Now we enter the season when church becomes a frivolity of decoration and music, and faith sings the tune of present-trees and benevolence. We make our homes lovely, and delight in the evergreen. All is sweet and beautiful in our imagination of Christmas.
Not so for the first and best one, of course. Then it was all about travels far from home, homelessness, and life-threatening experiences. Today, we gather with family; back then, it was loneliness and separation. Now, we heat our homes cozily, and dream of chestnuts and fireplaces; back then, it was a cold stable and a dirty manger.
In an old poem by Yeats, Crazy Jane talks with the Bishop. He tells her to “live in a heavenly mansion, not in some foul sty.” Her reply? “Fair needs foul!” And: “Love has pitched his mansion in the place of excrement.” Love has not pitched its mansion there—it is his. Love is embodied. Love is Christ.
It is both paradoxical and strangely wonderful that we should celebrate Jesus’ birth by surrounding ourselves with all that he did not have. We rejoice in the traditions, and they aid our revelry; we give to see the joy of the season on the faces of strangers and of our children alike.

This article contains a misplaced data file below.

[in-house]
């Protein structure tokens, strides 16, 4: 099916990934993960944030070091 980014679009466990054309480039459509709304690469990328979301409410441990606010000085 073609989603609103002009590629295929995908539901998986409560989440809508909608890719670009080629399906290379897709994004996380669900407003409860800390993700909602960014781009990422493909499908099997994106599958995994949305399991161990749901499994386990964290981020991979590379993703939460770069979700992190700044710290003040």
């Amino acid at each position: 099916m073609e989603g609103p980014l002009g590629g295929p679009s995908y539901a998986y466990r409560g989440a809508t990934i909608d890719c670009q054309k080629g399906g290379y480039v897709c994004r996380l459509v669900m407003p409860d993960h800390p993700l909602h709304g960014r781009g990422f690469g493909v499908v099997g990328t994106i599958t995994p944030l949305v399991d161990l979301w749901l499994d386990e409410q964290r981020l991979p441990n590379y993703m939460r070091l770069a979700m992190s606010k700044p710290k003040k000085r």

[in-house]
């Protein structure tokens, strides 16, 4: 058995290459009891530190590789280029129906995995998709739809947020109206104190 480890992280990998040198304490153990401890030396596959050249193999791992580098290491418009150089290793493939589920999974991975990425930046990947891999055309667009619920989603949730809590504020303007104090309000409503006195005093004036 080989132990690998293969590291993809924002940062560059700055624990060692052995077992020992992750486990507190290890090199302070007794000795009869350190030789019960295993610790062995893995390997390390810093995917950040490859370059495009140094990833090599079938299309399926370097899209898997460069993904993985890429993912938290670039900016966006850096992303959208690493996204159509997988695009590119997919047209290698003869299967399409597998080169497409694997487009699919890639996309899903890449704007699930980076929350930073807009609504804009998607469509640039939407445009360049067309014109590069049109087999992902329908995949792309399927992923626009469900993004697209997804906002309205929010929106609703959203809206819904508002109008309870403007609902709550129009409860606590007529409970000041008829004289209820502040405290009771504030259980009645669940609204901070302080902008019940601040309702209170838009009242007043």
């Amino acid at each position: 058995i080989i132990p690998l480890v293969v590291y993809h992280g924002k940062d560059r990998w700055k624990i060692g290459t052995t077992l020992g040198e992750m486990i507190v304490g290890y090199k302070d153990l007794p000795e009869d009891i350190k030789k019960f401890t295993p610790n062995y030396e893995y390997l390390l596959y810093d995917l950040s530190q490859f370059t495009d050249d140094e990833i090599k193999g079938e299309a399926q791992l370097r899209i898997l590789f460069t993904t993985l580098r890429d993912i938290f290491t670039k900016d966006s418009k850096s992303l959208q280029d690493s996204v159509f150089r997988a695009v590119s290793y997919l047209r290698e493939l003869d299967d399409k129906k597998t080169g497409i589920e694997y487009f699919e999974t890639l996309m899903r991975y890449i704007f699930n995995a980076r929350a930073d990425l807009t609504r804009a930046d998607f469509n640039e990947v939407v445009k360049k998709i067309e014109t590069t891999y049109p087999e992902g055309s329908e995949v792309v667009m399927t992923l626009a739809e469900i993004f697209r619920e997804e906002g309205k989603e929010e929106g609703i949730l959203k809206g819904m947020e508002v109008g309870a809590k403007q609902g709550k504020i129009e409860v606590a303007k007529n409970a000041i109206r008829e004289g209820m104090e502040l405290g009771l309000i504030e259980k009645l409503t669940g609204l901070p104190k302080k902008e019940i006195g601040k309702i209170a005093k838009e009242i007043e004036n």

But toward the preservation of the truth, it would be wise at some point in your Christmas celebration to imagine if it were all Not There. Sit around the tree, and imagine it gone. Then imagine the heat off. Imagine no presents, and dirt beneath your knees, and not so very much for supper, and only the thinnest and scratchiest of clothes and blankets about you. Imagine darkness surrounding you and this nothingness. If you are committed to understanding this holy day—if you are brave—then as you look at your community, your people, or perhaps at one another around the tree that is now in your mind’s eye Not There, you might even imagine that one by one they are also gone. After all, the holy family was a mere two, in a strange place, against the world; imagine just you and one more, whether in heaven or on earth. Just two, and no more.
For a moment, dwell there. And then, if it is so ordained, let love become tangible between you. It is into that nothingness and helplessness that love is born. He pitches his mansion in the place of excrement, the barnyard hay, the dirt of our hearts. He comes there, to that place.
The tension of imagination will exist only for a short while. Eventually you will brush off this silly fantasy. Then the gifts of Christmas will come rushing back in: again there will be trees, lights, carols, candles. The sights and sounds and smells of a Christmas dinner will flood you once more, and bring you back to the usual richness of festivity.
But for that one moment, you will have understood.
And after it, the gifts will no longer be yours to one another; they will now be God’s, to you.
A miraculous Christmas to you all.